The Homemade Millionaire: Meet a Mom Whose Inventions Paid Off

Where one might see problems, Marcy McKenna sees possibilities.

“A problem gets me excited,” she says. “It means there’s a solution. Where there’s a solution, there‘s an invention, and where there’s an invention, there’s a product.”

And this mom of three loves to create products. In fact, after winning the invention competition Homemade Millionaire with Kelly Ripa, this inventor mom was given the opportunity to launch her product, the Style & Go (TM) hair care valet (a mirrored cabinet that organizes hair tools from straighteners to blowdryers), on the Home Shopping Network, which she did last week.

The Style & Go (TM), pictured at left, wasn’t McKenna’s first foray into inventing. After launching her own company–Simply Solved by Marcy McKenna–she now has 17 products in production (five of which HSN will sell) and is in the midst of launching an international brand as well.

When she’s not inventing, McKenna spends the hours that her kids are home with her kids … and she still finds time for date night.

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We were inspired by her go-getter attitude and wanted to know–how does she balance a growing, entrepreneurial career with family life? We tapped her for some answers.

So, how does one become interested in inventing, exactly?

McKenna: For me, it runs in my family. My grandfather had over 100 patents to his name, and his first invention was used by pilots in WWII. When my mother was a child, my grandfather would test his inventions with her, figuring that if a child could use them, anyone could. My mom spent most of her career working in real estate, but she’s still inventing her own products to this day–she still wants to get a product to market. My dad is an architect, but I always saw that as a type of inventor, too: He invents buildings.

How did that translate into your own life?

I started inventing–board games and things–as a kid, but I never thought of it as a job until 1998, when I got married and we moved into our first home. We had a lot of art and pictures, and it was my job to hang them. I was so annoyed at how long it took me, and the pictures weren’t even hung right in the end! So I created the Help-U-Hang, which allowed me to hang pictures on the wall more easily. It never made it to market, but was the impetus I needed to start inventing again.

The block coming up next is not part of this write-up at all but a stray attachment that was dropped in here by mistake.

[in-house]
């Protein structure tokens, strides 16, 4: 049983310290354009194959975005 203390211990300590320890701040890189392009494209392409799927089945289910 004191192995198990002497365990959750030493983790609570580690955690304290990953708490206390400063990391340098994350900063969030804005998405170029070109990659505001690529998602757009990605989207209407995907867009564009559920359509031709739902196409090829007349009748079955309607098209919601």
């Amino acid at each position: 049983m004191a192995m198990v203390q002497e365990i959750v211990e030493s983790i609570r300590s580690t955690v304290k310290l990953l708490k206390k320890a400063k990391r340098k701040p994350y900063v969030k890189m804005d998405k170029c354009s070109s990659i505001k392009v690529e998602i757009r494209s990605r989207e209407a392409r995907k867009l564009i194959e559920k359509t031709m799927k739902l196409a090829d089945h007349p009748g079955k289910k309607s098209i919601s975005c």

Do your children have the inventing gene?

Definitely. My oldest son is 10, and when he was 7 he built the first prototype of the Style & Go (TM) out of Legos. When he was young he was always asking, “Can we invent something?” And my daughter was born to be an inventor, too. When she sees a problem, she has a solution, and it’s usually good! When people ask what she wants to be when she grows up, she always says an inventor.

What kinds of things do they invent?

Well, my middle son has Williams Syndrome (a chromosomal abnormality that results in a developmental delay), and was having trouble learning to tie his shoes, so we held a family inventing challenge to come up with a way to help him figure it out. Sure enough, the kids came up with a handy gadget that taught both him and his 4-year-old sister how to tie shoes. We found it so helpful that we even submitted it to an international toy company, which might launch it as a product.

Tell us about Homemade Millionaire.